The tragedy didn’t end there. Of the people who then got to study it, one of them was arrested for trying to break into the lab to steal the bottle. Yet another of the scientists abruptly quit and decided she wanted to become a nun. Two more died in a car crash.

Given a number of people who died retrieving it, it wasn’t long before rumors of it being cursed circulated.

A tragedy for those involved, yes, but still only a weird coincidence. Daphne didn’t believe for one minute there was a curse. Scientists did not believe in magic but facts.

The fact was, because people were freaked out, she got to see the controversial bottle for herself. She took her time peeling it open, the many protective layers only adding to her excitement.

When the treasure was revealed, she took a moment to admire it, wondering at the intact stoppered jar. Not made of just any glass but a very sturdy volcanic glass shaped into a perfect urn, no handles, about twelve inches high with a narrow neck and a fat base.

The glass was a smoky gray color and smooth all over. Not a single chip or crack in it. The plug in the top of it might have at one time been a wooden cork of some kind, but it had hardened into a solid, impenetrable mass. According to the summary reports she’d read, x-rays and other tests had shown it to be empty and old. Even older than the ruins it was found in.

Hefting it in her hands, she perceived a surprising warmth and had to wonder if it was truly empty. As she turned it around, she could have sworn she heard the whisper of something shifting within.

Open me.

As if she would dare ruin such an important find. Still, she eyed the closed neck and poked at the plug. It didn’t budge one bit. A wine corker would probably do the trick. Or the penknife she kept in her desk for cutting packing tape and plastic ties.

She shook her head. What was she thinking? As if she’d damage something so precious. It went on the trolley with the other artifacts, and she carefully wheeled them out to the section in the museum assigned to them.

She paid little mind to the display cases. She’d been working at the museum for more than seven years and was well acquainted with every inch. Loved it. But sometimes she did tire of the repetitive nature of her work. There was a time she imagined her job taking her to strange places where discovery could still happen. And yes, in some of those fantasies, she had a bullwhip and a cool hat.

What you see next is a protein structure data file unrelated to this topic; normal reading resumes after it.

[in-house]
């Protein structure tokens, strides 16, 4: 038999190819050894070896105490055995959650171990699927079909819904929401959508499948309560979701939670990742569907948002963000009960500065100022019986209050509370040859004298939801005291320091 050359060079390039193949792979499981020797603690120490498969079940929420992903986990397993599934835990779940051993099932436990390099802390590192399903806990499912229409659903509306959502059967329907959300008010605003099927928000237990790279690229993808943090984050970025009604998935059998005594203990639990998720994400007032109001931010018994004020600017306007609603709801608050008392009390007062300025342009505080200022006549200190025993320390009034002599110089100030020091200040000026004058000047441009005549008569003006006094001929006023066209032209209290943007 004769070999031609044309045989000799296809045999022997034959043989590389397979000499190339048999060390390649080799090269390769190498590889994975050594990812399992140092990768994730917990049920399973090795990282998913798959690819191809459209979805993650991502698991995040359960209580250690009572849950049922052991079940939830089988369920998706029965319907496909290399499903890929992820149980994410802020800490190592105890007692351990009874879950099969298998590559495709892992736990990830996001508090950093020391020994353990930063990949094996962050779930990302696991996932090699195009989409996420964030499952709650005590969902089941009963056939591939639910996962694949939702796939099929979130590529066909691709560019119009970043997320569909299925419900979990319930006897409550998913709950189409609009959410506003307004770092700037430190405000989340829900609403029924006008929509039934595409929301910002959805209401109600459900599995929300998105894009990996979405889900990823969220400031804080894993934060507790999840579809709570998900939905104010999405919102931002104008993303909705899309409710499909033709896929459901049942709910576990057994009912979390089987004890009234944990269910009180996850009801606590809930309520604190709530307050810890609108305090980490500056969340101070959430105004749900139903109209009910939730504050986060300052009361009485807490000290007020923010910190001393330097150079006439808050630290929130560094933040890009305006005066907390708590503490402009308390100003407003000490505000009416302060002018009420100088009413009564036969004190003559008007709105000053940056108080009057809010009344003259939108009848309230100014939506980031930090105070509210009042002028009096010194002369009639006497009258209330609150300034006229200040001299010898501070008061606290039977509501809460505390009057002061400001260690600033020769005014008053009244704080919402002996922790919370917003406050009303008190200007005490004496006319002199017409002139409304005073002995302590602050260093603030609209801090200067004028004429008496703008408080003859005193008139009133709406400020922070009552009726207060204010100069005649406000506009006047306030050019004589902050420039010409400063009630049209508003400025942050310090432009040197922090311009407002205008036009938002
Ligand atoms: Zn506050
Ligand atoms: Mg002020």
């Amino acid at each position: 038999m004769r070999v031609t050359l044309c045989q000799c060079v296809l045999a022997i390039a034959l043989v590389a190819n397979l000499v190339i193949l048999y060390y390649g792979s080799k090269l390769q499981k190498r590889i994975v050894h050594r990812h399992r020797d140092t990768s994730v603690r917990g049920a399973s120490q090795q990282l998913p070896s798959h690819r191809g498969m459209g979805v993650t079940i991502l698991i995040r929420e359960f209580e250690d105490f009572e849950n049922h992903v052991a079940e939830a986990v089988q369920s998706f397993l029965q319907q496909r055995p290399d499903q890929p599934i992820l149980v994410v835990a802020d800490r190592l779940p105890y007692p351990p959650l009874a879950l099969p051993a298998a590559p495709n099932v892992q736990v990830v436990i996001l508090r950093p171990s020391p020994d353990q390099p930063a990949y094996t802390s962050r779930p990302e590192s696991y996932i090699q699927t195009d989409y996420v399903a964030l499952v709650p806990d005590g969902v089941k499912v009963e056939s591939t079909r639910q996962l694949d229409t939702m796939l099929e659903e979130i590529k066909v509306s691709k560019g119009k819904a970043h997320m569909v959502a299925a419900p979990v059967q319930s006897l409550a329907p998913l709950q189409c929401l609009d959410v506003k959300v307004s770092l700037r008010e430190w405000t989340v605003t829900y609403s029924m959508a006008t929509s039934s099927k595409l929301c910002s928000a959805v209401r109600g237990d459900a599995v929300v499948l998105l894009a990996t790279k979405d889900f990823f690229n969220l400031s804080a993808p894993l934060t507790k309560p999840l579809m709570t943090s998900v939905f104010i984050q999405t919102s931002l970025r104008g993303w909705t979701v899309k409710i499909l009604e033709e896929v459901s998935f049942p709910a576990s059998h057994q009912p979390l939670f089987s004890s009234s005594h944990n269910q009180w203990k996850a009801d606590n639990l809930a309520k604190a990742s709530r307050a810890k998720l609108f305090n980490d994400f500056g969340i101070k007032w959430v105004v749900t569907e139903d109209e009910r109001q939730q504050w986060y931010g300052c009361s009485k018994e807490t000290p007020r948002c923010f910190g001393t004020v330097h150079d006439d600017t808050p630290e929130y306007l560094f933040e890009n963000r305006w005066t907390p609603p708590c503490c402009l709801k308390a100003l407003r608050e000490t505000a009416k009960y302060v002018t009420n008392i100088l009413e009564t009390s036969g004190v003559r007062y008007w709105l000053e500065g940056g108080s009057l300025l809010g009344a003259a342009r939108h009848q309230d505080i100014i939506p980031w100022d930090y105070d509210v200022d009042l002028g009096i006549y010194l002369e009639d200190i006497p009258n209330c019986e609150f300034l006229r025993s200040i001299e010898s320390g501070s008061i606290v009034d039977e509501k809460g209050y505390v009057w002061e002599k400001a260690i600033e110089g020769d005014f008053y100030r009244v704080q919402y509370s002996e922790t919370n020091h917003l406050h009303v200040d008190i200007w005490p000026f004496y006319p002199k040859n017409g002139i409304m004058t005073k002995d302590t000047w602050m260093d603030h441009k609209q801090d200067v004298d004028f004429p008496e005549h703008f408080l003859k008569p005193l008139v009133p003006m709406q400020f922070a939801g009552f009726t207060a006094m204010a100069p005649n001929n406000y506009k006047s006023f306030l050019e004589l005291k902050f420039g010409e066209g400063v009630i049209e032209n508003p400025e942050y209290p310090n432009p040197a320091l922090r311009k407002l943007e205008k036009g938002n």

Alas, reality kept her in Canada, working almost fifty hours a week, showcasing other people’s discoveries. Still, she didn’t hate her work. She just wished it were a little more exciting.

She slowed the cart and locked its wheels, making sure it wouldn’t move by accident, as, one by one, she placed the treasures in the display cases specially set aside for them. The tablet had a stand to hold it upright much like that used for decorative plates. The vase, given it was precariously balanced, had a glass box to go over it to keep it from tipping. The dagger sat on a white swatch of fabric that best showcased the detail.

Then the piece de resistance: the gray amphora. She gave it one more look. The surface reminded her of smoke, as if it moved and changed. A clever technique. She had to wonder at the skill involved in crafting something like this. It seemed impossible with the tools of the time. A true work of art.

Smash it.

The very idea rounded her mouth. Shocking. And not like her at all. What on earth was wrong with her tonight? As if she’d break such an important piece of history.


She could have sworn she heard a growl, and her mouth went dry. Just her imagination. A thing she had too much of. “There is nothing here but me and the past.” She grabbed the vase. With two hands holding it carefully, she placed it on a pedestal. From above, a light would spotlight it because she’d chosen it to be the highlight of the small collection.